Privacy Notice for Research Participants

Version 4: October 2019

Privacy Notice for Research Participants

The University of Manchester (We) conducts research to the highest standards of research integrity to ensure it is both beneficial and enriches higher learning. As stated in our University Charter our research outcomes are in the public interest. As part of our commitment to research integrity, we follow the General Data Protection Regulation (GDPR), the UK Data Protection Act 2018 (DPA) and in the case of health and care research, the UK Policy Framework for Health and Social Care Research.

We promise to respect the confidentiality and sensitivity of the personal information that you provide to us, that we get from other organisations, and that we share with other collaborating organisations (such as other Universities or our research funders). We will tell you how we will use your information, how we will keep it safe and who it will be shared with. We commit to keeping your personal information secure and will not use it to contact you for any other purpose unless you have agreed to this.

Research has a special status under GDPR. Research conducted by our staff and postgraduate research students (those studying for a PhD or Masters in Philosophy) is defined as making an original contribution to knowledge which is published in order to share that knowledge.

Research projects may also be conducted by undergraduate and taught postgraduate (Masters in Arts/Science etc.) students to fulfil the requirements of their programme of study. Although these projects are not intended to make an original contribution to knowledge, nor are they usually published, they are essential to the student’s education and are therefore included under our definition of research.

We are usually the Data Controller for research studies. This means that we will decide how your personal information is created, collected, used, shared, archived and deleted (processed). When we do this we will ensure that we collect only what is necessary for the project and that you have agreed to this. If any other organisation will make decisions about your information, this will be made clear in the participant information sheet provided to you.

If more than one organisation work together on a project, there may be two or more Data Controllers for a specific project. If this happens, the organisations will have agreements in place which outline their responsibilities and details of this will be make clear in the Participant Information Sheet, provided to you.

Version 4: October 2019

Information about you

‘Personal data’ means any information which can identify you. It can include information such as your name, gender, date of birth, address/postcode or other information such as your opinions or thoughts. It can also include information which makes it possible to identify you, even if your name has been removed (such as quotes or social media postings).

We will only ever collect personal information that is appropriate and necessary for the specific research project being conducted. The specific information that we will collect about you will be listed in the Participant Information Sheet, given to you by the research team.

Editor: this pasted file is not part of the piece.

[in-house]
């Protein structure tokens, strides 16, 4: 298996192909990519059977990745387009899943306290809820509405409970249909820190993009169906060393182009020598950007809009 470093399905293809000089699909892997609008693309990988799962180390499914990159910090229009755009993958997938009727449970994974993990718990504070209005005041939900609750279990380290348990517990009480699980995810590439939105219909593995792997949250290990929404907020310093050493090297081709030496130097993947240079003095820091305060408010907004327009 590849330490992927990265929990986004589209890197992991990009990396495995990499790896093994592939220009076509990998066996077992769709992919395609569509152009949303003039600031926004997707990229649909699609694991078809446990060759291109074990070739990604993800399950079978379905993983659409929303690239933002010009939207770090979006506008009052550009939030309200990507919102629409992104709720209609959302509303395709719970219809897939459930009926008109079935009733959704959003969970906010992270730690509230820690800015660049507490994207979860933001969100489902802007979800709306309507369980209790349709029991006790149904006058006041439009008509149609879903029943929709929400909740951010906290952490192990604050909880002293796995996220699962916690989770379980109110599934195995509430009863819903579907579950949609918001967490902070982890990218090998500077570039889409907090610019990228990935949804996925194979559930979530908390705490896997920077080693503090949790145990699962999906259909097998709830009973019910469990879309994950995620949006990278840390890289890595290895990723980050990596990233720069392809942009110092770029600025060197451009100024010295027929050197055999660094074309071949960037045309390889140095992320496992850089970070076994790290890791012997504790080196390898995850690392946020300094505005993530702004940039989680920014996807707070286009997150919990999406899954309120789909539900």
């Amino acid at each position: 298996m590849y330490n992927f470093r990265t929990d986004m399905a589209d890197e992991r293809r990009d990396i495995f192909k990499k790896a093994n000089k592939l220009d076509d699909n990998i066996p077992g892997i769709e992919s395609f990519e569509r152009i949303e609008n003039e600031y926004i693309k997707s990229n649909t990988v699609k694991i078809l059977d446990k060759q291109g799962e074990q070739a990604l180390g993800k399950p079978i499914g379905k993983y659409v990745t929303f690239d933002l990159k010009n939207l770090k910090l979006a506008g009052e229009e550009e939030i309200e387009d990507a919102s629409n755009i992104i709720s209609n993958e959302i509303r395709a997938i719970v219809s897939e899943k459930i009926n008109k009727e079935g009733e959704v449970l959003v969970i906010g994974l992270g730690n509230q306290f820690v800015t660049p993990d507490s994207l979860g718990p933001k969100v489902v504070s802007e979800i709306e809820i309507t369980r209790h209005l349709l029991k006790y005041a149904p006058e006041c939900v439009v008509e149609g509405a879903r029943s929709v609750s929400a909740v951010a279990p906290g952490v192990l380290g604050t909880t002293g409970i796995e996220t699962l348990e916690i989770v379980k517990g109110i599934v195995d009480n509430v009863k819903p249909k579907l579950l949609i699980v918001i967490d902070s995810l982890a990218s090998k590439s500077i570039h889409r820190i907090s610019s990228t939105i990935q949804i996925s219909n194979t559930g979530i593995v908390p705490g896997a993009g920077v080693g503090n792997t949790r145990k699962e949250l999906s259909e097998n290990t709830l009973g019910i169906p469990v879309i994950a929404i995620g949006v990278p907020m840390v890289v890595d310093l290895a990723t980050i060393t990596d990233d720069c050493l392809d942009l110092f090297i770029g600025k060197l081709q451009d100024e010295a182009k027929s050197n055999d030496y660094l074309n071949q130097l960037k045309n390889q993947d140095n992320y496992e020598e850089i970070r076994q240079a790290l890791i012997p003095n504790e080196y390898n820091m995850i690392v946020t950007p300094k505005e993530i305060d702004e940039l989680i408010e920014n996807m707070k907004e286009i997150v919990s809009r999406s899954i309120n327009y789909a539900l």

We may process some information about you that is considered to be ‘sensitive’ and this is called ‘special category’ personal data. This includes, but is not limited to, information such as your ethnicity, sexual orientation, gender identity, religious beliefs, details about your health or past criminal convictions. These types of personal information require additional protections, particularly in relation to sharing, which the University ensures are in place.

Under GDPR we must have special safeguards in place to help protect your rights and freedoms when using your personal information and these are:

Policies and procedures that tell our staff and students how to collect and use your information safely.

  • Training which ensures our staff and students understand the importance of data protection and how to protect your data.
  • Security standards and technical measures that ensure your information is stored safely and securely.
  • All research projects involving personal data are scrutinised and approved by a research ethics committee in line with University policies and procedures.
  • Contracts with companies or individuals not associated with the University have confidentiality clauses to set out each party’s responsibilities for protecting your information.
  • We carry out data protection impact assessments on high risk projects to ensure that your privacy, rights as an individual or freedoms are not affected.
  • If we use collaborators outside of Europe, we will ensure that they have adequate data protection laws or are part of privacy and security schemes such as the privacy shield in the US.

In addition to the above University safeguards the GDPR and the DPA also require us to meet the following standards when we conduct research with your personal information:

(a) the research will not cause damage or distress to someone (e.g., physical harm, financial loss or psychological pain).

(b) the research is not carried out in order to do or decide something in relation to an individual person, unless the processing is for medical research approved by a research ethics committee.

(c) the Data Controller has technical and organisational safeguards in place (e.g. appropriate staff training and security measures).

(d) if processing a special category of data, this must be subject to a further public interest test to make sure this particularly sensitive information is required to meet the research objectives.

The Legal Part

Data protection law requires us to have a valid legal reason to process and use personal data about you. This is often called a ‘legal basis’. GDPR requires us to be explicit with you about the legal basis upon which we rely in order to process information about you.